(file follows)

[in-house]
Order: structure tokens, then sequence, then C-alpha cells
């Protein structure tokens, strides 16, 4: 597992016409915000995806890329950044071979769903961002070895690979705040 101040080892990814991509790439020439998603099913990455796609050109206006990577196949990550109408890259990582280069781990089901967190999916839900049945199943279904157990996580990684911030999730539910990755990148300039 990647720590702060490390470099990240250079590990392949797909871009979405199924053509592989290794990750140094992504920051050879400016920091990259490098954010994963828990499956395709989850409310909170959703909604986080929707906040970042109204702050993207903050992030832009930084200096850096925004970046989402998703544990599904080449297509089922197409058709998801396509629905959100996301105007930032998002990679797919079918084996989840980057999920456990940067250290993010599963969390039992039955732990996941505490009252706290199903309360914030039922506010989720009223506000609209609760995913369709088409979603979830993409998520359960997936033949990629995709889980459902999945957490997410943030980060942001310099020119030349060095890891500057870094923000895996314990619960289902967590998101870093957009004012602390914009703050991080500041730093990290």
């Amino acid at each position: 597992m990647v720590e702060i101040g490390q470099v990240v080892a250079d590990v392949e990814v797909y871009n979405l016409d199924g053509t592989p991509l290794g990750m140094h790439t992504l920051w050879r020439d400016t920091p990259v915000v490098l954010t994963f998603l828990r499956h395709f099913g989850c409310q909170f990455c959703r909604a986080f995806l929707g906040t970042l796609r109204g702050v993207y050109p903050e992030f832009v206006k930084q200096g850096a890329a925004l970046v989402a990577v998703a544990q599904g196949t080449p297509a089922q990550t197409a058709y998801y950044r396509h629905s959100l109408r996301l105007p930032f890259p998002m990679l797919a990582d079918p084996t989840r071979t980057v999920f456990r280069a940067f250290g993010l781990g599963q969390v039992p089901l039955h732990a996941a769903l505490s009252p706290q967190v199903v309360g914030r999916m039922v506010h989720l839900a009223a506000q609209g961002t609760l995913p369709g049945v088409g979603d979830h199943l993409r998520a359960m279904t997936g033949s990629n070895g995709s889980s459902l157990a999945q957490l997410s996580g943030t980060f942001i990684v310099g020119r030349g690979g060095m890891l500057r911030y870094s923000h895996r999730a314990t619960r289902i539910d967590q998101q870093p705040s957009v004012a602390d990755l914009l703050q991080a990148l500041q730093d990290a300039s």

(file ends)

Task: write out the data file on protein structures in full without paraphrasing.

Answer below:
[in-house]
Order: structure tokens, then sequence, then C-alpha cells
């Protein structure tokens, strides 16, 4: 597992016409915000995806890329950044071979769903961002070895690979705040 101040080892990814991509790439020439998603099913990455796609050109206006990577196949990550109408890259990582280069781990089901967190999916839900049945199943279904157990996580990684911030999730539910990755990148300039 990647720590702060490390470099990240250079590990392949797909871009979405199924053509592989290794990750140094992504920051050879400016920091990259490098954010994963828990499956395709989850409310909170959703909604986080929707906040970042109204702050993207903050992030832009930084200096850096925004970046989402998703544990599904080449297509089922197409058709998801396509629905959100996301105007930032998002990679797919079918084996989840980057999920456990940067250290993010599963969390039992039955732990996941505490009252706290199903309360914030039922506010989720009223506000609209609760995913369709088409979603979830993409998520359960997936033949990629995709889980459902999945957490997410943030980060942001310099020119030349060095890891500057870094923000895996314990619960289902967590998101870093957009004012602390914009703050991080500041730093990290």
């Amino acid at each position: 597992m990647v720590e702060i101040g490390q470099v990240v080892a250079d590990v392949e990814v797909y871009n979405l016409d199924g053509t592989p991509l290794g990750m140094h790439t992504l920051w050879r020439d400016t920091p990259v915000v490098l954010t994963f998603l828990r499956h395709f099913g989850c409310q909170f990455c959703r909604a986080f995806l929707g906040t970042l796609r109204g702050v993207y050109p903050e992030f832009v206006k930084q200096g850096a890329a925004l970046v989402a990577v998703a544990q599904g196949t080449p297509a089922q990550t197409a058709y998801y950044r396509h629905s959100l109408r996301l105007p930032f890259p998002m990679l797919a990582d079918p084996t989840r071979t980057v999920f456990r280069a940067f250290g993010l781990g599963q969390v039992p089901l039955h732990a996941a769903l505490s009252p706290q967190v199903v309360g914030r999916m039922v506010h989720l839900a009223a506000q609209g961002t609760l995913p369709g049945v088409g979603d979830h199943l993409r998520a359960m279904t997936g033949s990629n070895g995709s889980s459902l157990a999945q957490l997410s996580g943030t980060f942001i990684v310099g020119r030349g690979g060095m890891l500057r911030y870094s923000h895996r999730a314990t619960r289902i539910d967590q998101q870093p705040s957009v004012a602390d990755l914009l703050q991080a990148l500041q730093d990290a300039s």